WHAT a monumental win for Gus Poyet and his Sunderland team in the Wear-Tyne derby! Defeat is tough to take in a big-city derby, and the pain for Newcastle this week will be severe. But it would have been so much worse for the Black Cats had they had their tails tweaked by their arch rivals and been left with just one point from nine matches. Only once in Premier League history has a team with one point from a possible 24, which was Sunderland’s situation going into the match, escaped the drop. That was in 1998/99 when Southampton won their last three matches to stay up. This 2-1 success lifted Sunderland  off the foot of the table, above Crystal Palace, and it gives Poyet something to build on. Having brought in one or two players who he believes can do him a job, like Bardsley and Colback, Poyet now needs to work on developing a new-found spirit. Certainly, in O’Shea  and Cuellar, two vastly experienced players, I believe Sunderland have much more stability at the back than Palace, who face an increasingly difficult fight to survive in the wake of Ian Holloway’s decision to quit. Four times Palace have gone into the Premier League and four times they have been relegated straight away. It’s going to be a helluva task to avoid a fifth first-time demotion. Holloway brought in 14 players in the summer and gave up the struggle to integrate them. I did warn at the start of the season how tricky it would be for Palace to adjust to the extra demands of the big-time and I did so bearing the scars of my harsh experience at Manchester City. We barnstormed through two divisions in two seasons to get into the Premier League and I knew that too many of the players who got us there would not be up to the challenge of keeping us there. Looking at the Palace squad that won promotion, I sensed they faced similar problems to mine in 2000-2001.

FINALLY a word of congratulation to League One Bristol City on their 4-2 win at Carlisle, their first league win since March. What a huge boost for Sean O’Driscoll and his players, who were relegated last season. And what a relief to get that monkey off their backs. City were my second-last club as a player, from 1977-1980 and I have nothing but good memories of Ashton Gate, the city and its people. As a member of the League Managers’ Association Performance of the Week panel, along with Sir Alex Ferguson, Barry Fry and Dave “Harry” Bassett, I give my vote to The Robins.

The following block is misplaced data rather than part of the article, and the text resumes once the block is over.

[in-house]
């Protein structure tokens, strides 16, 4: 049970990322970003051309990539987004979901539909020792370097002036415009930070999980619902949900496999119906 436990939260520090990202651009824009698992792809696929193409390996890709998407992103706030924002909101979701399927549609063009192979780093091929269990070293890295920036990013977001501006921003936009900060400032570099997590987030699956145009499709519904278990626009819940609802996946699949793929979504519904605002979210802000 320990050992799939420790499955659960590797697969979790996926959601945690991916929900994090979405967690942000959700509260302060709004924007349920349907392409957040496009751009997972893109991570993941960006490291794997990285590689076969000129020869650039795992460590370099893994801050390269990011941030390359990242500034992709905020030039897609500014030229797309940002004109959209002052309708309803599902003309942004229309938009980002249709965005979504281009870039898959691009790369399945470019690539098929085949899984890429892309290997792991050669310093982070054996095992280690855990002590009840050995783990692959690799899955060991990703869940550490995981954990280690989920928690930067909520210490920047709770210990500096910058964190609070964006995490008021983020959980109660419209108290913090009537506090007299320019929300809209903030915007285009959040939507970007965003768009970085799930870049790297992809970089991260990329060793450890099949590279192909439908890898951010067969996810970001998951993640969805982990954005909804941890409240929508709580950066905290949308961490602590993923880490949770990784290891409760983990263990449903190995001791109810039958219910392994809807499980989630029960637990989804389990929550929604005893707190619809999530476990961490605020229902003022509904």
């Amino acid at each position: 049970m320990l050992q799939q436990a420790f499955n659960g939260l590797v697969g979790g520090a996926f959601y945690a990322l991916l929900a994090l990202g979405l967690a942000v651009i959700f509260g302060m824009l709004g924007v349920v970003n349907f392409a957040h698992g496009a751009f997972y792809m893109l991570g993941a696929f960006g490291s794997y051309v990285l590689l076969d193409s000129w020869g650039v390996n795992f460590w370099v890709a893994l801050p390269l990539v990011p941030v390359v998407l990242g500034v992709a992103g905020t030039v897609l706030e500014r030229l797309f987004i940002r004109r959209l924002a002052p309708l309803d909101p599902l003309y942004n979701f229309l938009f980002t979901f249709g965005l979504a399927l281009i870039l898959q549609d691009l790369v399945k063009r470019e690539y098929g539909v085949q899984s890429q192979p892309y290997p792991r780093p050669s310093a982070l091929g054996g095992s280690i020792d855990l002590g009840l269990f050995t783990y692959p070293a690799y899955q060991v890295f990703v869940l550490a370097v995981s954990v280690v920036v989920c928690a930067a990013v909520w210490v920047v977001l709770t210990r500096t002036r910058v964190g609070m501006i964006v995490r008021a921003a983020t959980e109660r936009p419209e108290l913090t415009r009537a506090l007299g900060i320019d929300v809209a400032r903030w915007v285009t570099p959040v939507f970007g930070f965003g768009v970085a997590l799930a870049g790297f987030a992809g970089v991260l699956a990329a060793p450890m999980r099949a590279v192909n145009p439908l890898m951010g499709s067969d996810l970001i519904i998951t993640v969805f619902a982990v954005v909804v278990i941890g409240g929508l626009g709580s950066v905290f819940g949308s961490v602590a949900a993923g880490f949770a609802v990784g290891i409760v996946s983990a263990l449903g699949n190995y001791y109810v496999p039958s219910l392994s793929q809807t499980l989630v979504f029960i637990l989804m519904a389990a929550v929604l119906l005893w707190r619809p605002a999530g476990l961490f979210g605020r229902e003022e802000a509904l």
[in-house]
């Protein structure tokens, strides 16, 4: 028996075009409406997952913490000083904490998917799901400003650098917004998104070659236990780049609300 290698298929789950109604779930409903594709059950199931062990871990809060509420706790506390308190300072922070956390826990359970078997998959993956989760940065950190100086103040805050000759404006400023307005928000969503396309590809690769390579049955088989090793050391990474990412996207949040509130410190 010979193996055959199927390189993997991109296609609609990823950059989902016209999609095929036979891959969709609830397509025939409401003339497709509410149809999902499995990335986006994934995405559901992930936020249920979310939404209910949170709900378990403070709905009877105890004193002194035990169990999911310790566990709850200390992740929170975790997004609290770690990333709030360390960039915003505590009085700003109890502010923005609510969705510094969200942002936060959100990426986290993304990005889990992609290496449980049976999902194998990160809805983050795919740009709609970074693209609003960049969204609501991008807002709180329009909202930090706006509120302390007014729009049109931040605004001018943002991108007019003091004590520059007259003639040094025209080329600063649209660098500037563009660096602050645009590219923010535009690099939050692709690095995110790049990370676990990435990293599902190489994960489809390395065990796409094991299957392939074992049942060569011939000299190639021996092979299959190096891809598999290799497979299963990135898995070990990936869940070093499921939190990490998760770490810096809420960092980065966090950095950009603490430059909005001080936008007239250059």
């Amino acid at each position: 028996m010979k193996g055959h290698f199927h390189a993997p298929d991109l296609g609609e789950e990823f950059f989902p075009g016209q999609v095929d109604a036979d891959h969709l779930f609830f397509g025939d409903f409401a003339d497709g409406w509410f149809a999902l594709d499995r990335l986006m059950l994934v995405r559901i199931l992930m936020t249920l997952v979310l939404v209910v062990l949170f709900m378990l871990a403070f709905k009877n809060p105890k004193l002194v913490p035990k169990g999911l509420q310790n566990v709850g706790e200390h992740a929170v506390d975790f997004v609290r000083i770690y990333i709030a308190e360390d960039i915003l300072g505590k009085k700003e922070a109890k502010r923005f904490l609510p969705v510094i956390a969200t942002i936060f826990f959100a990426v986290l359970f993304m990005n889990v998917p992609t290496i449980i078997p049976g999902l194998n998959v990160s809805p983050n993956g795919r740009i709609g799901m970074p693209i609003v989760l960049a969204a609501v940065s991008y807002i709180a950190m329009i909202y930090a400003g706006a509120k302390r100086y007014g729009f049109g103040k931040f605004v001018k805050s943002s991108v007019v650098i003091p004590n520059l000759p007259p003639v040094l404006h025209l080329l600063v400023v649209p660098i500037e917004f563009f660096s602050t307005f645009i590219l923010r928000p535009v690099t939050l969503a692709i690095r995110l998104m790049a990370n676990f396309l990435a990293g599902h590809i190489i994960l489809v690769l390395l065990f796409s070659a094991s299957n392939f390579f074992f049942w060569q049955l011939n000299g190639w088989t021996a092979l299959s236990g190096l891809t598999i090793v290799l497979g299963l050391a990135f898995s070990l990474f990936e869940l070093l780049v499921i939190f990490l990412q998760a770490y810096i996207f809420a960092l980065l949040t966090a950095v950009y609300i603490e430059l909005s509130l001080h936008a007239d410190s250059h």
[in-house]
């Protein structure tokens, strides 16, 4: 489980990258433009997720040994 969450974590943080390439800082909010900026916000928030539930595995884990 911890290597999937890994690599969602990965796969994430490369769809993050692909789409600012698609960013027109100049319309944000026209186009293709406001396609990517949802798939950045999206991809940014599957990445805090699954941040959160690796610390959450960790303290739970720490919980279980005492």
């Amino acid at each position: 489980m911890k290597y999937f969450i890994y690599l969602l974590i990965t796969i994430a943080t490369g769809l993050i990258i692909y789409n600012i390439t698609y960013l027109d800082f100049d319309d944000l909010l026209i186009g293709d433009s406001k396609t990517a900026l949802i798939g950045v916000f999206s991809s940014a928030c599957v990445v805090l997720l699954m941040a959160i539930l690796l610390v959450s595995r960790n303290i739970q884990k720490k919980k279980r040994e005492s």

Grin and bank it

Manchester City have made a mess of their sacking of Roberto Mancini, who deserves better treatment after delivering the FA Cup and a first league title in 44 years in his three and a half years in charge. It cannot be right that the rumour mill was churning at full pelt long before he was told of his fate. I admit that, after City’s shocking cup final display against Wigan, I am not shocked by Mancini’s sacking. But I am disappointed on his behalf and I know he will be bitterly upset at losing his job. After all, he was City’s most successful manager of the past few decades.

Okay, he may have made mistakes in the handling of some of his players. When he had the problem with Carlos Tevez not wanting to come off the bench in the Champions League last season, he came out and said the forward would never play for the club again. That left him exposed, especially as Tevez returned to play a crucial role in the last few matches of the season as City clinched the title. He upset keeper Joe Hart with criticism after the match at Real Madrid this season, got on the wrong side of skipper Vincent Kompany and did not handle Mario Balotelli well. Balotelli, who was sold to Milan this season, caused too many problems on the pitch for too long. So, maybe Mancini’s man management wasn’t the best. But he deserved better than this.

I sympathised early this season when he stated: “There is no respect for my position.” Lack of respect is a problem in society these days, not merely a problem confined to football. And football managerial sackings simply go with the territory, especially at this “galactico” level. Increasingly, the saying amongst top-flight managers these days is: “Grin and bank it.” That’s not to say that the huge compensation pay-out Mancini will surely get lessens the blow to his pride at losing the job he loved. Ironically, Manuel Pellegrini, the man tipped to succeed Mancini, suffered the same fate at Real Madrid a few years ago. With increasing foreign ownership of clubs, the tendency to fire managers after one, two or three years is increasing. When people come with “a five-year plan” it makes me laugh. As my “uncle” Jim Royle – of the TV comedy The Royle Family – would say: “My arse!” That is why it was so refreshing to see Manchester United not only appoint a Briton in David Moyes to succeed Sir Alex Ferguson but also to give him a six-year contract. United are one of only a few clubs who retain a traditional attitude to longevity and loyalty and I’m sure they will strive to give Moyes time to do the job. At the same time, I reckon Arsenal and Chelsea – though the Blues are soon to change manager themselves – will be looking at the upheaval at City and the switch over at United and thinking they have an opportunity to regain domination over their Manchester rivals.